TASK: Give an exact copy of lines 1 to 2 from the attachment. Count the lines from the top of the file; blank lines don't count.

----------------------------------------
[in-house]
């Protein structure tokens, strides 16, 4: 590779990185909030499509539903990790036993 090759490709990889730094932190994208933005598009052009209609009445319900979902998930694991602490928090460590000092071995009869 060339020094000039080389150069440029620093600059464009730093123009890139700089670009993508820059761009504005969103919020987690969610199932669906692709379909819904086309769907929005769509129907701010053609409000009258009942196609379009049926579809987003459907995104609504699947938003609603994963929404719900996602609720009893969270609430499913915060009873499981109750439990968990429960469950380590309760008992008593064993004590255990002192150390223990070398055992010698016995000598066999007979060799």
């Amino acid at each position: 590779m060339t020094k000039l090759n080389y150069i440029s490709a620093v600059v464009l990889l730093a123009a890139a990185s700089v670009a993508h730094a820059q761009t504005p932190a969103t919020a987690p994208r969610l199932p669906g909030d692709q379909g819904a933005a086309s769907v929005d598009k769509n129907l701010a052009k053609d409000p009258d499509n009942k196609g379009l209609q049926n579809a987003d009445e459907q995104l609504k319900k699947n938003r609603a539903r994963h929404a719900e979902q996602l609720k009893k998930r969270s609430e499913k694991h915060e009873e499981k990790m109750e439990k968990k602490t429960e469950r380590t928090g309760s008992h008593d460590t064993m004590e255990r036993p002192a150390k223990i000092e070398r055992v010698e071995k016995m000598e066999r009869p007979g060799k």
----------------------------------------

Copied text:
[in-house]
């Protein structure tokens, strides 16, 4: 590779990185909030499509539903990790036993 090759490709990889730094932190994208933005598009052009209609009445319900979902998930694991602490928090460590000092071995009869 060339020094000039080389150069440029620093600059464009730093123009890139700089670009993508820059761009504005969103919020987690969610199932669906692709379909819904086309769907929005769509129907701010053609409000009258009942196609379009049926579809987003459907995104609504699947938003609603994963929404719900996602609720009893969270609430499913915060009873499981109750439990968990429960469950380590309760008992008593064993004590255990002192150390223990070398055992010698016995000598066999007979060799």